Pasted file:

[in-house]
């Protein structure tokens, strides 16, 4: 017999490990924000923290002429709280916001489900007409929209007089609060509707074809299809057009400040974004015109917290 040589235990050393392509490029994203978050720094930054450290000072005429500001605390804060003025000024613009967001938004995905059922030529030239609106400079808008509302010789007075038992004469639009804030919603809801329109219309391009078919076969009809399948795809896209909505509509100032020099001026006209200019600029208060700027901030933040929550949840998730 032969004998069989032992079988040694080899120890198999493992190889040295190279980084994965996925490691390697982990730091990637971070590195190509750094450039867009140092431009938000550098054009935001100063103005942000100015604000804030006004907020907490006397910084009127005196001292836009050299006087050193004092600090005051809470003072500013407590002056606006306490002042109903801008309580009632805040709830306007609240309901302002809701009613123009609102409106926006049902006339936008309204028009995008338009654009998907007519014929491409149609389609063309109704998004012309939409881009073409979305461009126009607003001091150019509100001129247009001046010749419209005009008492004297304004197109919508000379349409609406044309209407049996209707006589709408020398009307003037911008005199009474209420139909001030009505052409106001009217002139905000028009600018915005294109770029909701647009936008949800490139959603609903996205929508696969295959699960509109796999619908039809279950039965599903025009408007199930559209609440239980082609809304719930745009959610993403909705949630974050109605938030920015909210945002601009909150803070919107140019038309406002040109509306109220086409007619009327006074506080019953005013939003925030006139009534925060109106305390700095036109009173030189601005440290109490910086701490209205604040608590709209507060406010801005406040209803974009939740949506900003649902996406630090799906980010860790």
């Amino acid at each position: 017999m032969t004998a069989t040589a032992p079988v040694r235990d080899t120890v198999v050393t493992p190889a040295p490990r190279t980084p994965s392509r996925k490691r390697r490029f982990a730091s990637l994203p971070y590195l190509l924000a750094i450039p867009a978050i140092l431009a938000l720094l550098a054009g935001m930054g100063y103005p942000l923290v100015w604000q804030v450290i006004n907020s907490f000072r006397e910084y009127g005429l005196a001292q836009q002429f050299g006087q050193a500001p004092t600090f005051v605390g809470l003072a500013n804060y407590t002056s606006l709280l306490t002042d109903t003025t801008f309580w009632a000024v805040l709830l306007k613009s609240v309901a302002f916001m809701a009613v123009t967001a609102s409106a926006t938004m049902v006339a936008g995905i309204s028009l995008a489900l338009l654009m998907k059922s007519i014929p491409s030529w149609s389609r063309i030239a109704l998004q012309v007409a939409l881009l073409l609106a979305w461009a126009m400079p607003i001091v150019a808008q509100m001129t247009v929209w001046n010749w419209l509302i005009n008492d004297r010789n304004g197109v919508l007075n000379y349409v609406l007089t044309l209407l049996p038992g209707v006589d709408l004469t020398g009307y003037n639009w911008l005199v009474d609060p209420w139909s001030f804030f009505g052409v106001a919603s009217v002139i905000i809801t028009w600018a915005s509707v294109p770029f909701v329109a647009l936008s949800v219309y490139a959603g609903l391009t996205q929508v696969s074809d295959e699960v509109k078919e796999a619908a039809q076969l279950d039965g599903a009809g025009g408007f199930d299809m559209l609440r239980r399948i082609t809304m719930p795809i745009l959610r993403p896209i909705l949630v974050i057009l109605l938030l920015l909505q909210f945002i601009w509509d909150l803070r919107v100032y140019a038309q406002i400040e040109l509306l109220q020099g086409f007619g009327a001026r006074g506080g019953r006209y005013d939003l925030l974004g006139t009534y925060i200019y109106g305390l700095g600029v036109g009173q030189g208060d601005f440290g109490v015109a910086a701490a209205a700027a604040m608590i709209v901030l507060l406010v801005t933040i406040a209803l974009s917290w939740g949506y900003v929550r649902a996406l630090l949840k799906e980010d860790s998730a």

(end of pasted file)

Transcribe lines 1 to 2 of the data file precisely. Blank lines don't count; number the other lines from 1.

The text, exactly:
[in-house]
């Protein structure tokens, strides 16, 4: 017999490990924000923290002429709280916001489900007409929209007089609060509707074809299809057009400040974004015109917290 040589235990050393392509490029994203978050720094930054450290000072005429500001605390804060003025000024613009967001938004995905059922030529030239609106400079808008509302010789007075038992004469639009804030919603809801329109219309391009078919076969009809399948795809896209909505509509100032020099001026006209200019600029208060700027901030933040929550949840998730 032969004998069989032992079988040694080899120890198999493992190889040295190279980084994965996925490691390697982990730091990637971070590195190509750094450039867009140092431009938000550098054009935001100063103005942000100015604000804030006004907020907490006397910084009127005196001292836009050299006087050193004092600090005051809470003072500013407590002056606006306490002042109903801008309580009632805040709830306007609240309901302002809701009613123009609102409106926006049902006339936008309204028009995008338009654009998907007519014929491409149609389609063309109704998004012309939409881009073409979305461009126009607003001091150019509100001129247009001046010749419209005009008492004297304004197109919508000379349409609406044309209407049996209707006589709408020398009307003037911008005199009474209420139909001030009505052409106001009217002139905000028009600018915005294109770029909701647009936008949800490139959603609903996205929508696969295959699960509109796999619908039809279950039965599903025009408007199930559209609440239980082609809304719930745009959610993403909705949630974050109605938030920015909210945002601009909150803070919107140019038309406002040109509306109220086409007619009327006074506080019953005013939003925030006139009534925060109106305390700095036109009173030189601005440290109490910086701490209205604040608590709209507060406010801005406040209803974009939740949506900003649902996406630090799906980010860790």